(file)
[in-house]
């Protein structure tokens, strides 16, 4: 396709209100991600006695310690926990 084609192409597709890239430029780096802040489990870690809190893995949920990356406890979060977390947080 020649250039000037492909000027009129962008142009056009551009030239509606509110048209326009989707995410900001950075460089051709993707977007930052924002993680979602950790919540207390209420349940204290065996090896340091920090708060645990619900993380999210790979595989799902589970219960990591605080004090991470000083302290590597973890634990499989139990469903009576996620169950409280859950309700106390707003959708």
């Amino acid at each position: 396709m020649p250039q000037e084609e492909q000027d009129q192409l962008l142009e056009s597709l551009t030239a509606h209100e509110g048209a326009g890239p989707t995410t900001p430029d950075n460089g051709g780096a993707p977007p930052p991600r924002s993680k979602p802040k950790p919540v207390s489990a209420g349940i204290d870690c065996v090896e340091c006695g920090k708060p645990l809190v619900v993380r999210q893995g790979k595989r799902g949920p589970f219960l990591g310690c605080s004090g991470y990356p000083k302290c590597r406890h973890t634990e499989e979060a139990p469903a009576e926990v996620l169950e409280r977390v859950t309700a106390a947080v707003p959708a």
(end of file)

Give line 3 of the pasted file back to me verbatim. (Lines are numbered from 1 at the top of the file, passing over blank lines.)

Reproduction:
């Amino acid at each position: 396709m020649p250039q000037e084609e492909q000027d009129q192409l962008l142009e056009s597709l551009t030239a509606h209100e509110g048209a326009g890239p989707t995410t900001p430029d950075n460089g051709g780096a993707p977007p930052p991600r924002s993680k979602p802040k950790p919540v207390s489990a209420g349940i204290d870690c065996v090896e340091c006695g920090k708060p645990l809190v619900v993380r999210q893995g790979k595989r799902g949920p589970f219960l990591g310690c605080s004090g991470y990356p000083k302290c590597r406890h973890t634990e499989e979060a139990p469903a009576e926990v996620l169950e409280r977390v859950t309700a106390a947080v707003p959708a």